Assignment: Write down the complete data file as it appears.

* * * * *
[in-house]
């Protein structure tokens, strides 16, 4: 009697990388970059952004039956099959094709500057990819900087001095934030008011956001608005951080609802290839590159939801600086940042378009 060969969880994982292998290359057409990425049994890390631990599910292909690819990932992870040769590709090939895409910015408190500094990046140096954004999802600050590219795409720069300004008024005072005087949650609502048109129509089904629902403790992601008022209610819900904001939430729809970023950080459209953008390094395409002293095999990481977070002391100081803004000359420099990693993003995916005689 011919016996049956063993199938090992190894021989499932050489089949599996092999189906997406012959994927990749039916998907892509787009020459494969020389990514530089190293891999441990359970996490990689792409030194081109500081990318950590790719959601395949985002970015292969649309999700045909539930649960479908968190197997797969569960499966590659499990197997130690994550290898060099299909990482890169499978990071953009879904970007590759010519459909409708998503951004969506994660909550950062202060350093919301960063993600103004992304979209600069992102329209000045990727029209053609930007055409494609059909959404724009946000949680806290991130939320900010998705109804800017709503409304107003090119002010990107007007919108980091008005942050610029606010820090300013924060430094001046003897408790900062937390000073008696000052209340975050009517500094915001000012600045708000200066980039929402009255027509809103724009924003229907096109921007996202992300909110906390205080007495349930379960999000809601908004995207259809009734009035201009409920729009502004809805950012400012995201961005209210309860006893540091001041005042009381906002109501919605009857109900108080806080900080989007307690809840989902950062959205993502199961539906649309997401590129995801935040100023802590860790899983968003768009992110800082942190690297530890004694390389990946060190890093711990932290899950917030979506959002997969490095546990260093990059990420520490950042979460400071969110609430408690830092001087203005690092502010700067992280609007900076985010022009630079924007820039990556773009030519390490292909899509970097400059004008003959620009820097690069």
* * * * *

[in-house]
């Protein structure tokens, strides 16, 4: 009697990388970059952004039956099959094709500057990819900087001095934030008011956001608005951080609802290839590159939801600086940042378009 060969969880994982292998290359057409990425049994890390631990599910292909690819990932992870040769590709090939895409910015408190500094990046140096954004999802600050590219795409720069300004008024005072005087949650609502048109129509089904629902403790992601008022209610819900904001939430729809970023950080459209953008390094395409002293095999990481977070002391100081803004000359420099990693993003995916005689 011919016996049956063993199938090992190894021989499932050489089949599996092999189906997406012959994927990749039916998907892509787009020459494969020389990514530089190293891999441990359970996490990689792409030194081109500081990318950590790719959601395949985002970015292969649309999700045909539930649960479908968190197997797969569960499966590659499990197997130690994550290898060099299909990482890169499978990071953009879904970007590759010519459909409708998503951004969506994660909550950062202060350093919301960063993600103004992304979209600069992102329209000045990727029209053609930007055409494609059909959404724009946000949680806290991130939320900010998705109804800017709503409304107003090119002010990107007007919108980091008005942050610029606010820090300013924060430094001046003897408790900062937390000073008696000052209340975050009517500094915001000012600045708000200066980039929402009255027509809103724009924003229907096109921007996202992300909110906390205080007495349930379960999000809601908004995207259809009734009035201009409920729009502004809805950012400012995201961005209210309860006893540091001041005042009381906002109501919605009857109900108080806080900080989007307690809840989902950062959205993502199961539906649309997401590129995801935040100023802590860790899983968003768009992110800082942190690297530890004694390389990946060190890093711990932290899950917030979506959002997969490095546990260093990059990420520490950042979460400071969110609430408690830092001087203005690092502010700067992280609007900076985010022009630079924007820039990556773009030519390490292909899509970097400059004008003959620009820097690069």